The colonial Dutch can be a tricky group to research. Not only are records about them some of the oldest in America, but there are cultural practices—for instance, Dutch naming patterns—that are different from those researchers may have encountered before.
Fortunately, there is a large body of existing, thoroughly vetted research on many New York Dutch families, and there are many ways in which a researcher can leverage this work to make further discoveries.
Whether you’re seeking an early immigrant’s country of origin, looking to prove your definitive link back to a colonial Dutch family, or just interested in exploring more about the earliest families of New York, it’s well worth exploring existing research on New York’s colonial Dutch families.
As with many areas of family history research, one of the very first steps in approaching a New York Dutch research question should be to determine what has already been compiled on the family in question and other associated families.
Genealogy periodicals are the perfect place to look - in this article, we’ll review how researchers may use the archives of The Record and other periodicals to examine the hundreds of compiled genealogies, pedigrees, and case studies on New York’s colonial Dutch families.
If you’re an NYG&B member, we recommend Henry B. Hoff’s article in the New York Knowledge Base, Researching New York Dutch Families: A Checklist Approach - a few of his suggestions are mentioned here, but he covers more options for Dutch research and lists dozens of additional sources and references to explore.
Why it's important to review already-existing work
Isaac Newton once famously remarked, “If I have seen further it is by standing on the shoulders of Giants.”
This is a worthy concept for genealogists to take to heart. There is certainly no need to repeat work that has already been done, but even more to the point - we can use the work of past genealogists to set us on the path to entirely new discoveries.
We may find articles that have been written specifically on the families or individuals of interest, but consulting the work in The Record has additional benefits - the authors provide excellent commentary not found elsewhere, as well as solutions to typical genealogical problems found in New York Dutch research.
These articles often provide:
- Analysis of typical genealogical problems found in Dutch research (see the examples below).
- Essential information on mainstream and under-utilized sources for New York Dutch research.
- Commentary and guidance on essential subjects related to the Colonial Dutch of New York, such as Dutch naming practices and the use, assessment, and analysis of crucial primary sources.
The articles may also contain accounts of associated families that may not be mentioned in the title of the article, or in subject indexes (more on these below).
Having been published continuously since 1870, The New York Genealogical and Biographical Record contains hundreds of articles on the colonial Dutch of New York, holding a treasure trove of information just waiting to be discovered.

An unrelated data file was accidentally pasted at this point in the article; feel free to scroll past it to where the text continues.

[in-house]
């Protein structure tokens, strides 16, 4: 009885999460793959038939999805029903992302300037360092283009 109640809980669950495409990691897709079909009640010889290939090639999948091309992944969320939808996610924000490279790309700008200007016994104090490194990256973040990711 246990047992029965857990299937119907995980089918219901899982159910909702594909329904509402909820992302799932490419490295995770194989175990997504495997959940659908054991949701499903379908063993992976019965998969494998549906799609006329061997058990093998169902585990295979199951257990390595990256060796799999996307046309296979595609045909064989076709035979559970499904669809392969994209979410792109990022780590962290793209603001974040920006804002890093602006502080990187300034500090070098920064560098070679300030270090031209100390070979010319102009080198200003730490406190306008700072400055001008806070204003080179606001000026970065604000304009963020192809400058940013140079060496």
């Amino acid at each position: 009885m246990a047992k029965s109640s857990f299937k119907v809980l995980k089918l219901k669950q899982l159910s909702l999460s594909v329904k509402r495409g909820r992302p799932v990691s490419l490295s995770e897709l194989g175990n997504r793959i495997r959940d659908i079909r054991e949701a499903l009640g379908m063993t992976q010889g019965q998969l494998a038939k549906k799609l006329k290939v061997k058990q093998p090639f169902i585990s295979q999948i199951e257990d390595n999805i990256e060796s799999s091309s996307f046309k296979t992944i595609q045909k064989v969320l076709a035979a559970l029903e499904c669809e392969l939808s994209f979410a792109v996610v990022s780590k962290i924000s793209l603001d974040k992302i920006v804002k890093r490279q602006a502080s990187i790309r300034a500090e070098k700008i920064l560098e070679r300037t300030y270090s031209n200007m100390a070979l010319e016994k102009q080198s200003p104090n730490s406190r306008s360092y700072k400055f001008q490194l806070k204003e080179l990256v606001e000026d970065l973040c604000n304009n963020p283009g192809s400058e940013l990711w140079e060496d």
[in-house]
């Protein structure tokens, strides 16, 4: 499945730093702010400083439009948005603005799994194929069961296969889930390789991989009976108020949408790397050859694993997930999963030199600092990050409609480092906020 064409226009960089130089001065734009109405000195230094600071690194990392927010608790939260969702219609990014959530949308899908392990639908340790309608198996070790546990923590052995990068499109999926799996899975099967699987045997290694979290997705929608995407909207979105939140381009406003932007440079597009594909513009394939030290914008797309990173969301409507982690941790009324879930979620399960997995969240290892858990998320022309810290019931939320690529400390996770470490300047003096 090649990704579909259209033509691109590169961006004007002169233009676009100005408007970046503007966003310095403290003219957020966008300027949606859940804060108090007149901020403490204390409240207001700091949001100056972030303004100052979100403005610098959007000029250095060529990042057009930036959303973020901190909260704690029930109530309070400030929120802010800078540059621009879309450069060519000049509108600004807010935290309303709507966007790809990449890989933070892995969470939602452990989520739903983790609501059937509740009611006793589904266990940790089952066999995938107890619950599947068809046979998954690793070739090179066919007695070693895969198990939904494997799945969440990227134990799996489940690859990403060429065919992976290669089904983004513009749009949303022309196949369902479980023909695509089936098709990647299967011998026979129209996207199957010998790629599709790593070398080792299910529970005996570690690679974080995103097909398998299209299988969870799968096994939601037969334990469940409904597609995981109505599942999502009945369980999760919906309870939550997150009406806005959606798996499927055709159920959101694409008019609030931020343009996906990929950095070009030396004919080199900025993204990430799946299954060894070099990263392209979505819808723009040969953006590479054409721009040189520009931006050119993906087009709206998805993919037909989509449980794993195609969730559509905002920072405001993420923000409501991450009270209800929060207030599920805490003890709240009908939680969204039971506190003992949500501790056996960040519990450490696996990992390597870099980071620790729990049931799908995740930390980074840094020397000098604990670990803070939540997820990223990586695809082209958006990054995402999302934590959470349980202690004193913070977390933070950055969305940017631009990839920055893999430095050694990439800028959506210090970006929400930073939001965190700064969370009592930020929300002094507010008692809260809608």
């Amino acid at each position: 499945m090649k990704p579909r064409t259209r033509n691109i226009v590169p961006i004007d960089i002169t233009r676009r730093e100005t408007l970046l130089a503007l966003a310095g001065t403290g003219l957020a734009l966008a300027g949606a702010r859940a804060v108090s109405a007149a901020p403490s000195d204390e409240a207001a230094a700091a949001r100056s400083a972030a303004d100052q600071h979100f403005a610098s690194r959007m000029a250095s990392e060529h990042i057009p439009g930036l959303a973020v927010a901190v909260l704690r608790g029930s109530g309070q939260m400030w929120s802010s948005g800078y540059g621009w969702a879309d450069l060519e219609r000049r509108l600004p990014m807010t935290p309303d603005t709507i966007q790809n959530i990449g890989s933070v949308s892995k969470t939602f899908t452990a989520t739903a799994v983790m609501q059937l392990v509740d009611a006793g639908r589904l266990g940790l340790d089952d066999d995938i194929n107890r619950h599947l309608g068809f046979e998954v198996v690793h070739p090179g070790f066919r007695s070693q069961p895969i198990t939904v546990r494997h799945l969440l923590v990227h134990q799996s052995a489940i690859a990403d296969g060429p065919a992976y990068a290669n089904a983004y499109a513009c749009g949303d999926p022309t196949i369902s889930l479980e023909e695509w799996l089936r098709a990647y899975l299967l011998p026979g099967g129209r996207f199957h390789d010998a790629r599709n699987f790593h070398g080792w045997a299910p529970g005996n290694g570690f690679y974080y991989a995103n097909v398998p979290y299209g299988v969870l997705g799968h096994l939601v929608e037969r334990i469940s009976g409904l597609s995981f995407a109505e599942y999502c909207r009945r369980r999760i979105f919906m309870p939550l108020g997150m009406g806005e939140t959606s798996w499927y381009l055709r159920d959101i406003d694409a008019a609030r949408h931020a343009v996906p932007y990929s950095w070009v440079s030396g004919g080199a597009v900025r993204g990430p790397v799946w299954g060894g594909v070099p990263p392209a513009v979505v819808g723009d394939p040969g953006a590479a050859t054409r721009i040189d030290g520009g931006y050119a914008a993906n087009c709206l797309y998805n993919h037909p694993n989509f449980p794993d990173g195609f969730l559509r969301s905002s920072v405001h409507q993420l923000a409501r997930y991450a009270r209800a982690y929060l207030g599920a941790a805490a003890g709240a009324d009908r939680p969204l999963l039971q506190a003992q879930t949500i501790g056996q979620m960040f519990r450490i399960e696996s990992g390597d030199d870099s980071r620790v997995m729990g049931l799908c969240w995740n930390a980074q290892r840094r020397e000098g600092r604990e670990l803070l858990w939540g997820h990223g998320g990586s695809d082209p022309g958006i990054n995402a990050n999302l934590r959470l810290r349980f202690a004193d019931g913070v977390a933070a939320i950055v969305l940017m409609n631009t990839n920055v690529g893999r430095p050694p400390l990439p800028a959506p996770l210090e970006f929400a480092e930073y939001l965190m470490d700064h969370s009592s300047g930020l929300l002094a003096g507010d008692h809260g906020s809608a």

Using The Record to assist your Dutch research
NYG&B members get access to the full digital archive of The Record as a benefit of society membership. A full-text search of The Record collection in the eLibrary will query every page of every issue that has been published - researchers can search by name, location, or keywords.
As Henry B. Hoff suggests in Researching New York Dutch Families: A Checklist Approach, it’s important for researchers to take the time to conduct a very careful and thorough reading of these articles in order to maximize the value gained.
Researchers who are not NYG&B members may use the indexes to The Record, which are free and open to the public, to review article subjects and the names found within them.
The Record is available to search in our Online Records Platform. Researchers can search an every-name index to The Record, which includes event details, article titles, and links to read the full article in our digital archive. A full-text search version of The Record is also available, which queries the full text of every issue that has been published.
Examples from The Record
Because of its depth and volume, it would be impossible to list all articles that may be useful for researchers in The Record.
Here are just a few examples that Henry B. Hoff mentions and why they are important for researchers focusing on New York Dutch to read:
"Gerrit Hendricks De Wees: 17th Century Dutch Immigrant to New Amsterdam"
This article, written by Curtis Dewees and Jack C. Vaughn in volume 125 of The Record, summarizes research that corrected past misconceptions about this immigrant Dutch family. The article is a prime example for researchers because part of it tackles a familiar problem of identity - do records of a Gerrit Hendricks from Amsterdam all refer to the same man? In addition, it addresses Dutch naming practices, which were the cause of earlier mistakes, which the authors suggest "had arisen in large part due to lack of familiarity with the continued use of the patronymic system of naming in America."